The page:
Director: Milind Rau
Cast: Nayanthara, Ajmal Ameer, Indhuja Ravichandran
Nayanthara’s Durga in Netrikann (Third Eye), now on Disney+ Hotstar, is yet another bold role that the Tamil actress has zeroed in on after taking on a few novel and inspiring characters earlier — like a drug smuggler in Kolamavu Kokila and a non-nonsense District Collector in Aramm in which she supervises the rescue of a little girl inside a deep well. Obviously, Nayanthara is not concerned about star image (although she is called Lady Superstar!), instead concentrating on her often fascinating acting skills.
Netrikann (loosely based on the Korean work, Blind), helmed by Milind Rau (Aval, Kadhal 2 Kalyanam), brought back memories of Wait Until Dark, the 1967 American psychological thriller where Audrey Hepburn playing a blind young woman wards off criminals in her apartment with pluck, courage and a phenomenal ability to think on her feet. There is at least one scene at the end in Netrikann which resembles Hepburn’s deadly experience in the dark; the way Durga disconnects electricity reminded me of a similar act by Hepburn’s Susy, who breaks the light bulbs in her house as the criminals try finishing her.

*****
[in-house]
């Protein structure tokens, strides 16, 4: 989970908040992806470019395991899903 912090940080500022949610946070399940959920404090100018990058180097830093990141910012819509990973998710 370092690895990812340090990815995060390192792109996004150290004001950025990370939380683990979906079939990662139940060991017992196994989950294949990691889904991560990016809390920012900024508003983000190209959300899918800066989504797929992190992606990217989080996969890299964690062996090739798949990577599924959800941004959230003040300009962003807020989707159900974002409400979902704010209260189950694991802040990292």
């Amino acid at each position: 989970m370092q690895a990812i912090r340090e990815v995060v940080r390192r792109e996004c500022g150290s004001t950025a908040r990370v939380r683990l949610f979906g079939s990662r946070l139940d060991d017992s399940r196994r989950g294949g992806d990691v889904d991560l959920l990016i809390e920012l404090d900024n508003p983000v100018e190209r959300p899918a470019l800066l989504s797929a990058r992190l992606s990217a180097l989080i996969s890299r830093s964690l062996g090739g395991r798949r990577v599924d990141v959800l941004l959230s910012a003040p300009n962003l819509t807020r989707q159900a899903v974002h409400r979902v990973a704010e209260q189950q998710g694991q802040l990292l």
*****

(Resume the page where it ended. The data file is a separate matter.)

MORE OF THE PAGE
Netrikann is a thriller that is unfortunately narrated in a mishmash manner: Durga, an officer of the Central Bureau of Investigation, loses her younger brother and her own eyesight in a bad road accident. Living a solitary life with her guide dog, Kanna, she encounters a gynaecologist (Ajmal Ameer), who tortures, rapes and imprisons young women to derive sadistic pleasure. He turns his attention to Durga on a dark night when she is waiting for a call taxi, and tries kidnapping her by pretending to be the driver, but fails when his car runs over a pedestrian.
Much of the movie then plays out like a cat-and-mouse game with a blind Durga trying to find the driver, who she feels could have been involved in a hit-and-run case. The cops are not much of help, but she finds a Samaritan in a food delivery boy, Gautham, and the two begin their chase in the darkest of alleys where danger lurks in the form of pure evil.
Netrikann rides on Nayanthara, whose role as a blind woman could not have been a cakewalk. Her compelling performance in a movie that is way too long at 140-odd minutes somewhat manages to salvage a rather weak script, which like its protagonist, often stumbles along the way.
(Gautaman Bhaskaran is a movie critic and author of a biography of Adoor Gopalakrishnan)
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